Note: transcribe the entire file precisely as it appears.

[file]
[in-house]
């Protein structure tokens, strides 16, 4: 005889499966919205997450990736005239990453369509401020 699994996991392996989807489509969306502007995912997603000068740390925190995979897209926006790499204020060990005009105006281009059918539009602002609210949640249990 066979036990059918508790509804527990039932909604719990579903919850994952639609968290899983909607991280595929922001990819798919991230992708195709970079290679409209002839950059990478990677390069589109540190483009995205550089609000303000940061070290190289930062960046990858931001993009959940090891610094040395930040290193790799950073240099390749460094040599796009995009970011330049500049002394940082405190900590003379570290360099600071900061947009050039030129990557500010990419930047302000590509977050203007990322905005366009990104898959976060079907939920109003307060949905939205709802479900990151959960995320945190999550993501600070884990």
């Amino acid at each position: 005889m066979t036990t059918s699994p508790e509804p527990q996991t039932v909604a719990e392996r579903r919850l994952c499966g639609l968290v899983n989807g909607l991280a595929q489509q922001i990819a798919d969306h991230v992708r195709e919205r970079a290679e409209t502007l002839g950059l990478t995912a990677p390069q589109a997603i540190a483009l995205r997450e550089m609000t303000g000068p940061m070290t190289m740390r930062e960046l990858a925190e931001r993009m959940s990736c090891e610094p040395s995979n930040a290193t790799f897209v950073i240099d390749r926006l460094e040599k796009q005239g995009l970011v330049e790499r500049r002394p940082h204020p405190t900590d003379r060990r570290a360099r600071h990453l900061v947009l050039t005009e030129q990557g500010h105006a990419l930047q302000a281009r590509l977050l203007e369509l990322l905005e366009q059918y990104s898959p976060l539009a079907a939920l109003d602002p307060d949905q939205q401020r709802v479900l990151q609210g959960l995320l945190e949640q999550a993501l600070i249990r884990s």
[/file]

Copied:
[in-house]
């Protein structure tokens, strides 16, 4: 005889499966919205997450990736005239990453369509401020 699994996991392996989807489509969306502007995912997603000068740390925190995979897209926006790499204020060990005009105006281009059918539009602002609210949640249990 066979036990059918508790509804527990039932909604719990579903919850994952639609968290899983909607991280595929922001990819798919991230992708195709970079290679409209002839950059990478990677390069589109540190483009995205550089609000303000940061070290190289930062960046990858931001993009959940090891610094040395930040290193790799950073240099390749460094040599796009995009970011330049500049002394940082405190900590003379570290360099600071900061947009050039030129990557500010990419930047302000590509977050203007990322905005366009990104898959976060079907939920109003307060949905939205709802479900990151959960995320945190999550993501600070884990």
């Amino acid at each position: 005889m066979t036990t059918s699994p508790e509804p527990q996991t039932v909604a719990e392996r579903r919850l994952c499966g639609l968290v899983n989807g909607l991280a595929q489509q922001i990819a798919d969306h991230v992708r195709e919205r970079a290679e409209t502007l002839g950059l990478t995912a990677p390069q589109a997603i540190a483009l995205r997450e550089m609000t303000g000068p940061m070290t190289m740390r930062e960046l990858a925190e931001r993009m959940s990736c090891e610094p040395s995979n930040a290193t790799f897209v950073i240099d390749r926006l460094e040599k796009q005239g995009l970011v330049e790499r500049r002394p940082h204020p405190t900590d003379r060990r570290a360099r600071h990453l900061v947009l050039t005009e030129q990557g500010h105006a990419l930047q302000a281009r590509l977050l203007e369509l990322l905005e366009q059918y990104s898959p976060l539009a079907a939920l109003d602002p307060d949905q939205q401020r709802v479900l990151q609210g959960l995320l945190e949640q999550a993501l600070i249990r884990s």